16th The Queen's Lancers
|16th The Queen's Lancers|
Badge of 16th The Queen's Lancers
|Country|| Kingdom of Great Britain (1759–1800)
United Kingdom (1801–1922)
|Nickname(s)||"The Scarlet Lancers"|
|Motto(s)||Aut cursu, aut cominus armis
(Either in the charge or in hand-to-hand combat)
|March||Quick: The English Patrol
Slow: The 16th Lancers
|Anniversaries||Aliwal (28 Jan)|
|Sir Edward Cust|
The regiment was raised as the second of the new regiments of light dragoons in 1759, as the 16th Regiment of (Light) Dragoons, also known as Burgoyne's Light Horse. In 1766 they were renamed after Queen Charlotte as the 2nd (or The Queen's) Regiment of (Light) Dragoons, the number being an attempt to create a new numbering system for the light dragoon regiments. However, the old system was quickly reestablished, with the regiment returning as the 16th (The Queen's) Regiment of (Light) Dragoons in 1769.
Shortly after its establishment the regiment saw combat in February 1761 against French forces garrisoning Belle Île. During the subsequent eight months the 16th Light Dragoons served as part of a British force campaigning against the Spanish.
During 1793-96 the 16th Light Dragoons served in the Low Countries during the early stages of the French Revolutionary Wars, distinguishing itself at the Battle of Beaumont. In Spain and France between 1809 and 1814 the regiment suffered 309 casualties in a series of separate encounters. The 16th Light Dragoons were the sole British cavalry regiment to serve throughout the Peninsular War and at the 1815 Battle of Waterloo, where they charged with Vandeleur's Cavalry Brigade. After the battle, their commander, Lieutenant-colonel James Hay, lay so badly injured that he could not be moved from the field for eight days.
They became lancers in 1816, as the 16th (The Queen's) Regiment of (Light) Dragoons (Lancers). In the course of 24 years unbroken service in India, from 1822 to 1846, the regiment saw action in both the 1st (including the capture of Ghuznee) and 2nd Afghan Wars, the Maharatta War and the Sikh War of 1845-46. As lancers they were the first British regiment to use this weapon, at the Siege of Bhurtpore in 1826
After service in the First World War the regiment was retitled as the 16th The Queen's Lancers in 1921 and amalgamated with the 5th Royal Irish Lancers to form the 16th/5th Lancers (later the 16th/5th The Queen's Royal Lancers) the following year. This measure was part of a general reduction of mounted cavalry numbers in the British Army.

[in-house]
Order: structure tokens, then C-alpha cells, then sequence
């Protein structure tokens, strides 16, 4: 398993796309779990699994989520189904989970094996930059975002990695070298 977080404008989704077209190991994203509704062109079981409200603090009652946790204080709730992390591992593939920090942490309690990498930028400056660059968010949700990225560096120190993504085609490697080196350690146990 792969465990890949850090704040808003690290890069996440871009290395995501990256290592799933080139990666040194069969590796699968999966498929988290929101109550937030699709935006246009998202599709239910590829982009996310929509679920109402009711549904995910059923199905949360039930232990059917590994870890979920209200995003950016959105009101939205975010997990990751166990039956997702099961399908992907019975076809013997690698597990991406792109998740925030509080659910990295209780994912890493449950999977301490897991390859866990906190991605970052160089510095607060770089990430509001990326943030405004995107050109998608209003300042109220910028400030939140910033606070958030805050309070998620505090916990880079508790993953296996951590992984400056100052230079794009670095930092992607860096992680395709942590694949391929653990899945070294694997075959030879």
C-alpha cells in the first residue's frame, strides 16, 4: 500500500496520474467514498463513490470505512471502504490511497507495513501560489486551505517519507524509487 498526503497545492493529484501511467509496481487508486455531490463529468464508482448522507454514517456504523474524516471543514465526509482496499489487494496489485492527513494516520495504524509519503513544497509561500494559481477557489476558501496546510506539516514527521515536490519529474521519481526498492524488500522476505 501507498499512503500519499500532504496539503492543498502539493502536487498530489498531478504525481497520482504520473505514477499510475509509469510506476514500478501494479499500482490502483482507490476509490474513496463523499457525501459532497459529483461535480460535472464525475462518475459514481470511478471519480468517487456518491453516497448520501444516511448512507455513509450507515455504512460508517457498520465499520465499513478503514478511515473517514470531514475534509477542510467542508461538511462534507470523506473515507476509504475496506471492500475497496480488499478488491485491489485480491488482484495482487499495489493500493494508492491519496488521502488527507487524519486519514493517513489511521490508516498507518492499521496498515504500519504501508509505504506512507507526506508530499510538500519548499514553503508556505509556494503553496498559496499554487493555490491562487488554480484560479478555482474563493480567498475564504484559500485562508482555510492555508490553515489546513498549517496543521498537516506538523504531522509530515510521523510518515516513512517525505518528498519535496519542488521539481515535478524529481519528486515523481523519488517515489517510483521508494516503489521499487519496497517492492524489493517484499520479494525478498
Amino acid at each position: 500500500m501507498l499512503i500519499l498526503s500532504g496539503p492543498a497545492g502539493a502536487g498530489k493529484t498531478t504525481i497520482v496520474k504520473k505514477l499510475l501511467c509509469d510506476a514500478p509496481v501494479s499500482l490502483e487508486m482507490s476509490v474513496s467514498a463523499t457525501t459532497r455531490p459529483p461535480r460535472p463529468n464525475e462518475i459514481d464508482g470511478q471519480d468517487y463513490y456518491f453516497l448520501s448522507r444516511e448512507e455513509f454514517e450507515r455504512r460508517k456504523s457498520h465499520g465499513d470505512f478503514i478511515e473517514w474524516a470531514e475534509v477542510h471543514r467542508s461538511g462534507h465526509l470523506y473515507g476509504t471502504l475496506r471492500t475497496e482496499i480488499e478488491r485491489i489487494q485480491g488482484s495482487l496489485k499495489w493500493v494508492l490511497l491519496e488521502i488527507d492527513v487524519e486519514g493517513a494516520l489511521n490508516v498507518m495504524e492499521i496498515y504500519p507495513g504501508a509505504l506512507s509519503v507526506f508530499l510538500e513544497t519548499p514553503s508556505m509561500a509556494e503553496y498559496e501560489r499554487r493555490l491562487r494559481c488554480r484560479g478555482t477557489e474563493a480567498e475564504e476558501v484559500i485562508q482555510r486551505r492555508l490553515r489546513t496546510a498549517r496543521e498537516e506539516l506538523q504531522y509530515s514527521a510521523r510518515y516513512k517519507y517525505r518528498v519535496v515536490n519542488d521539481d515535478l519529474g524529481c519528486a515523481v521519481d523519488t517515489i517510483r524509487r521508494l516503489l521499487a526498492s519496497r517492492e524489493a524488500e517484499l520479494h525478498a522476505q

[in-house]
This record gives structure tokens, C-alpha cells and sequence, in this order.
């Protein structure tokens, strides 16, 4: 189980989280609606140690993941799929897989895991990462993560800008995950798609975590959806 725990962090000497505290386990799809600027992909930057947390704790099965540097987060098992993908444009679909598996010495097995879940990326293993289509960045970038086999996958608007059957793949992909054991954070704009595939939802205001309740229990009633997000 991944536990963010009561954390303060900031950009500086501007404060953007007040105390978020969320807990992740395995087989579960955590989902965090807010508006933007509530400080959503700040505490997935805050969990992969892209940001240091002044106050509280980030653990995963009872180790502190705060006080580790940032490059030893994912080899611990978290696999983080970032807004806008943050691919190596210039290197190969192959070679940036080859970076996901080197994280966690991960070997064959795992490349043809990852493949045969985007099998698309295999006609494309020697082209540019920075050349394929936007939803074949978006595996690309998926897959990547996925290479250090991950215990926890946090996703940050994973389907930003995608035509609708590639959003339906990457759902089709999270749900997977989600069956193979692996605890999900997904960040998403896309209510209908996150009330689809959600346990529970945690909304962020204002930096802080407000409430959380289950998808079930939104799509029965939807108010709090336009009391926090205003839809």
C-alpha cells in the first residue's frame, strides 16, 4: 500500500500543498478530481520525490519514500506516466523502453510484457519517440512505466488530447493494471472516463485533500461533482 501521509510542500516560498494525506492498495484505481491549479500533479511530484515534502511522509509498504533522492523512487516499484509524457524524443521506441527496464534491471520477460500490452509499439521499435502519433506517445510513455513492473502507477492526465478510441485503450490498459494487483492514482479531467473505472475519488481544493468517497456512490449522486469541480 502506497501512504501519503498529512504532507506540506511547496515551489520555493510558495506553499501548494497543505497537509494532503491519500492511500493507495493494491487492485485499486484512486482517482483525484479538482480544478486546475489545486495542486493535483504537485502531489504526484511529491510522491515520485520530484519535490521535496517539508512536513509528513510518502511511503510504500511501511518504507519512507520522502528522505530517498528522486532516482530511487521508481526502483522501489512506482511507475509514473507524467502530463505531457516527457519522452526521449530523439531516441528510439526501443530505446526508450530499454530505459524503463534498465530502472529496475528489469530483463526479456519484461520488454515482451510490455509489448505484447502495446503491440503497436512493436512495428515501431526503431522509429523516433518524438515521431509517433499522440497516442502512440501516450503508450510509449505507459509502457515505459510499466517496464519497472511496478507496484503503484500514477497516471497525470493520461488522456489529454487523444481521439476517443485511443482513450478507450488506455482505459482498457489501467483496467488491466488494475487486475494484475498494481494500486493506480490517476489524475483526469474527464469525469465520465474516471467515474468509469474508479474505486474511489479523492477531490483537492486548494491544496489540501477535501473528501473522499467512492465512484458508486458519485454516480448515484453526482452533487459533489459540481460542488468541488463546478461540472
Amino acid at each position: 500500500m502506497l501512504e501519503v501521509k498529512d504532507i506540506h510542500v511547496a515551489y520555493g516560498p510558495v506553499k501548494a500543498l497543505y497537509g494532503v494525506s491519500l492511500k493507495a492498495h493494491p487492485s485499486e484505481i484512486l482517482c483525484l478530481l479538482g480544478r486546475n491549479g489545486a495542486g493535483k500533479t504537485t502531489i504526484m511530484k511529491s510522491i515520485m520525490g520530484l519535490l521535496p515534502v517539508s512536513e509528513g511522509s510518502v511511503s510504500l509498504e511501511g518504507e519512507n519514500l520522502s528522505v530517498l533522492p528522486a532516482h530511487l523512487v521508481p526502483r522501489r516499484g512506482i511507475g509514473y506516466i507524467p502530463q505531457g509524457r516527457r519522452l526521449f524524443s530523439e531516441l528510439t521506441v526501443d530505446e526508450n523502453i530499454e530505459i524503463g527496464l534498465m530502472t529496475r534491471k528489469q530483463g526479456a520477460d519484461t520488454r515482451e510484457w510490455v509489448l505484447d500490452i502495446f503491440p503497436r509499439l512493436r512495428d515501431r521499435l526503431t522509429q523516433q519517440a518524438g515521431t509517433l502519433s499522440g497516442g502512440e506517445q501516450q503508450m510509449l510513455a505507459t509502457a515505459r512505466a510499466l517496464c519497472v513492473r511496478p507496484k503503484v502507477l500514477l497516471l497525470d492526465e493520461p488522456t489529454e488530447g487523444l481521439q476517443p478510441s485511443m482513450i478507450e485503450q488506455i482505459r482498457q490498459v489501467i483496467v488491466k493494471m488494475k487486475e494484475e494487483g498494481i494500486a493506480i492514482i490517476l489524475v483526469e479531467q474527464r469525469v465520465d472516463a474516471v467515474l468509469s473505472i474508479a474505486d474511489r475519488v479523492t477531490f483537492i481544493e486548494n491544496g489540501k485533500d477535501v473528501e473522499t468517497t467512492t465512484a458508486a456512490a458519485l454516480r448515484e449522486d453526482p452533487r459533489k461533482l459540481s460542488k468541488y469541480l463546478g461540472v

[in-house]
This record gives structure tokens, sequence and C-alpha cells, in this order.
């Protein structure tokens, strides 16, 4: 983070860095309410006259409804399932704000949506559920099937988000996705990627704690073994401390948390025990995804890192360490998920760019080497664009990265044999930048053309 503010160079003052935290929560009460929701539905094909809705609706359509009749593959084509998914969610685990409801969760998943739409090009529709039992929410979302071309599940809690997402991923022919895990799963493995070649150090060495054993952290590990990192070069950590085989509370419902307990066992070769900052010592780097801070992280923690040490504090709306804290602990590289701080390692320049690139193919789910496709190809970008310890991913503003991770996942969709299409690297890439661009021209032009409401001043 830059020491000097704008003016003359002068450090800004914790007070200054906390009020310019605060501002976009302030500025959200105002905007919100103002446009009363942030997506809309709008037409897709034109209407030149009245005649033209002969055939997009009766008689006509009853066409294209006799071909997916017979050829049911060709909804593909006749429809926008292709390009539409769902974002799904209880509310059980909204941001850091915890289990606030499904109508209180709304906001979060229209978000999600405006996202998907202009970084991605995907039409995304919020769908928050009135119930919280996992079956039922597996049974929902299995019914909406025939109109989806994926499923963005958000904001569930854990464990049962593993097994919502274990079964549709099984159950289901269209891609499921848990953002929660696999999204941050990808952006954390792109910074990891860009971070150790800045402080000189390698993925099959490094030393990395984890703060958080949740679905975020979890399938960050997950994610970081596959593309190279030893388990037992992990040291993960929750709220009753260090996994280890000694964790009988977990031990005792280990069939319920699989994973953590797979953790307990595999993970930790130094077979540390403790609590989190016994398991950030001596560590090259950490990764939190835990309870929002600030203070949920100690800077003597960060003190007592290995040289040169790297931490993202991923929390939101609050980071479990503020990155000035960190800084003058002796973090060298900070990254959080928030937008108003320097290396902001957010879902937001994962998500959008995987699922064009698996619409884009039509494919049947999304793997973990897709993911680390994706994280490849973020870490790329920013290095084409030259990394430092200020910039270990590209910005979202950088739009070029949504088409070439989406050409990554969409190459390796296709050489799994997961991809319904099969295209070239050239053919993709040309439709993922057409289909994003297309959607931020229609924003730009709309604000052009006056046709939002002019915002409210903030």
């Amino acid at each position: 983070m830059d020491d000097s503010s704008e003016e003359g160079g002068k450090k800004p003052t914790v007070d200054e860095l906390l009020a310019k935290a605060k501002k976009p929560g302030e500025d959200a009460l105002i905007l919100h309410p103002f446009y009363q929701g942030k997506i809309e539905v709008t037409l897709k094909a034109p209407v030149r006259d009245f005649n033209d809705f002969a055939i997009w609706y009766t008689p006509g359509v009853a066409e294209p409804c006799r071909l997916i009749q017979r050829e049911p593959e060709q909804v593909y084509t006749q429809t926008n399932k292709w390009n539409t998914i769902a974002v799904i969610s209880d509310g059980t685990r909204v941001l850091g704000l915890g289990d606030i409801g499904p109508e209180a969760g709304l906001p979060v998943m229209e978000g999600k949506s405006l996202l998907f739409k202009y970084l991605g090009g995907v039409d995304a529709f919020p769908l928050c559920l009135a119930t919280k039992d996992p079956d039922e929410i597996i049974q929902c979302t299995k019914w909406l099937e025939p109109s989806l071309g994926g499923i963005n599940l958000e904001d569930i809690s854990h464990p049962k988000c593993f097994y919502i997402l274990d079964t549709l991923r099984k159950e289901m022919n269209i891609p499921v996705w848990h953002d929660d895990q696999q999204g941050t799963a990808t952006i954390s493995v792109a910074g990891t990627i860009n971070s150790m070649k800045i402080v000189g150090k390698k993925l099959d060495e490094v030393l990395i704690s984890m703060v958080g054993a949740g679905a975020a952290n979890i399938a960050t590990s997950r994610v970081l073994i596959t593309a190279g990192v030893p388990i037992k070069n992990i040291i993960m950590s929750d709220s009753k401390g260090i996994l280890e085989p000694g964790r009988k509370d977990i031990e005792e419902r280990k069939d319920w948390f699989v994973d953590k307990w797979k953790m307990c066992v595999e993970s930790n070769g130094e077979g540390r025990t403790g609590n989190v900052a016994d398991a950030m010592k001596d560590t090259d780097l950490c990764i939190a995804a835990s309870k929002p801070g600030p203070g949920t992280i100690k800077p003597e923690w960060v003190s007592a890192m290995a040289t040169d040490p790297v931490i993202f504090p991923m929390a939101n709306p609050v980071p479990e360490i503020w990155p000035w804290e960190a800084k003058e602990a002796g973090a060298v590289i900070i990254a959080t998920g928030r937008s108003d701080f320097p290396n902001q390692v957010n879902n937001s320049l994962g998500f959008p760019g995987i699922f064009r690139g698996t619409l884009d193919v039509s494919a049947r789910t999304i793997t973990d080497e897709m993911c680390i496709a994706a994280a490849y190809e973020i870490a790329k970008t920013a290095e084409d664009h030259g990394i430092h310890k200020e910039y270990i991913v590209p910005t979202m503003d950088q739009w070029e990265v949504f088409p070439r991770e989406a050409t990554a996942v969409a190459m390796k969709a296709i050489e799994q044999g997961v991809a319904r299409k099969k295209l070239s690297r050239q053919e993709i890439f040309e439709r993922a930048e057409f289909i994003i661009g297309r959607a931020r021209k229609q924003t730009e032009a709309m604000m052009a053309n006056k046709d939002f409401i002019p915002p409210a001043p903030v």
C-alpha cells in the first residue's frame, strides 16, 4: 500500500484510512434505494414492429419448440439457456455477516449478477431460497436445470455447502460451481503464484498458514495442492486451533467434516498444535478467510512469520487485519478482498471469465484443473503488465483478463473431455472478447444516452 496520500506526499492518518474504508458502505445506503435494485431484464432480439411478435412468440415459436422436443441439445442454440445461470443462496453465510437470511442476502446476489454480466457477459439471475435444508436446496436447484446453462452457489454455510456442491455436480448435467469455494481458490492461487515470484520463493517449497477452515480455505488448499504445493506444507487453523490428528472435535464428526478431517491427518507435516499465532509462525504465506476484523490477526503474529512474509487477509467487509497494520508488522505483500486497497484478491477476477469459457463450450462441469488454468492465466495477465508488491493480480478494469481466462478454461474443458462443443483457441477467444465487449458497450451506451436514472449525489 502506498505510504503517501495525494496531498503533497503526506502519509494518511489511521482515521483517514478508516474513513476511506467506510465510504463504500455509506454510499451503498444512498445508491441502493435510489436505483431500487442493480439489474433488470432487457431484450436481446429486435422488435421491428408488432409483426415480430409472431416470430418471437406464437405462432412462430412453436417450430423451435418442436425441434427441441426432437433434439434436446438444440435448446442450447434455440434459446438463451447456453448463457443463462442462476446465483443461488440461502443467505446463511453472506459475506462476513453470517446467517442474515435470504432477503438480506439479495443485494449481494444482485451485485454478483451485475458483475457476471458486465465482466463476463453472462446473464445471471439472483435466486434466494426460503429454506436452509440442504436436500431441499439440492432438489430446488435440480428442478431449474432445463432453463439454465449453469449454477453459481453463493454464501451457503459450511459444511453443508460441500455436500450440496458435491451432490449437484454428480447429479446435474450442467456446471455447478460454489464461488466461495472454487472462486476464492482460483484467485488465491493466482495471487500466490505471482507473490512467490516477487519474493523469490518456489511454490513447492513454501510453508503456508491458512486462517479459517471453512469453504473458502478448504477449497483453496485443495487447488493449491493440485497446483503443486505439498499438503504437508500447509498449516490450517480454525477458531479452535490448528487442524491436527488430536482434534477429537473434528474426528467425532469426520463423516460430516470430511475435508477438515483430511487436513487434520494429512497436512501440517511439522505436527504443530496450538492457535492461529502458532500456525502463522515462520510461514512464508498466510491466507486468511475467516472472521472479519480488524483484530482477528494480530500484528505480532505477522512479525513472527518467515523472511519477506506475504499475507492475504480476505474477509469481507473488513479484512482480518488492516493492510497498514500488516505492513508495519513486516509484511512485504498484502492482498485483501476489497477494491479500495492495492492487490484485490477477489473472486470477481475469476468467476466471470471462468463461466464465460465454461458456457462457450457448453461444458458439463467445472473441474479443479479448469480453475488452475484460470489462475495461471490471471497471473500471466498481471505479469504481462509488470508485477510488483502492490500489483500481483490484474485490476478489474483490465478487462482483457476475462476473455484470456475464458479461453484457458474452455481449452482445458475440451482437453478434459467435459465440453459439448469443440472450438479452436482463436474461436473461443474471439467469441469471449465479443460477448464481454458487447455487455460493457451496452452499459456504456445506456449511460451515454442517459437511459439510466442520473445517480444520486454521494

- Beaumont, Willems, Talavera, Fuentes d'Onor, Salamanca, Vittoria, Nive, Peninsula, Waterloo, Bhurtpore, Ghuznee 1839, Affghanistan 1839, Maharajpore, Aliwal, Sobraon, Relief of Kimberley, Paardeberg, South Africa 1900-02.
- The Great War: Mons, Le Cateau, Retreat from Mons, Marne 1914, Aisne 1914, Messines 1914, Armentières 1914, Ypres 1914 '15, Gheluvelt, St. Julien, Bellewaarde, Arras 1917, Scarpe 1917, Cambrai 1917, Somme 1918, Amiens, Hindenburg Line, Canal du Nord, Pursuit to Mons, France and Flanders 1914-18.
Insignia and uniform
The collar badge of the regiment until 1921 comprised the figure 16 above a scroll inscribed "Queen's Lancers", over a pair of crossed lances and surmounted by a crown (see illustration above). The lancer full dress cap bore the regimental battle honors and number in silver.
In its early years as the 16th Light Dragoons, the regiment wore the standard red uniform of this branch of cavalry with black and then royal blue facings. In 1784 the red coat was replaced by a dark blue jacket. From 1816 to 1832 a dark blue lancer uniform was worn, until in December 1832 a scarlet coatee and undress jacket was authorized for all lancer regiments as part of a general policy to make red the national military colour. In 1840 it was ordered that Light Cavalry should revert to the blue uniforms formerly worn. Sir John Vandeleur petitoned that the 16th might be permitted to retain their scarlet coatee and on 2nd March 1841, his request was granted. 
The scarlet uniform was worn by the 16th Lancers during the First Sikh War and on their return to England in 1846, they remained the only Lancer regiment not to resume the blue jacket of the light cavalry. The now unique distinction of scarlet lancer tunic and dark blue plastron was retained in full dress until 1914.
- Bromley, Janet; Bromley, David (2015). Wellington's Men Remembered Volume 2: A Register of Memorials to Soldiers who Fought in the Peninsular War and at Waterloo- Volume II: M to Z. Pen and Sword. p. 361. ISBN 978-1-4738-5768-1.
- Dalton, Charles (1904). The Waterloo roll call. With biographical notes and anecdotes. London: Eyre and Spottiswoode. p. 87.
- Appendix I "Dress Regulations for the Army 1900"
- Rev. Percy Sumner, Journal of the Society for Army Historical Research, Vol. 27, 1949, p. 116
- W.Y. Carman, pages 172-174 "Uniforms of the British Army - the Cavalry Regiments", ISBN 0-906671-13-2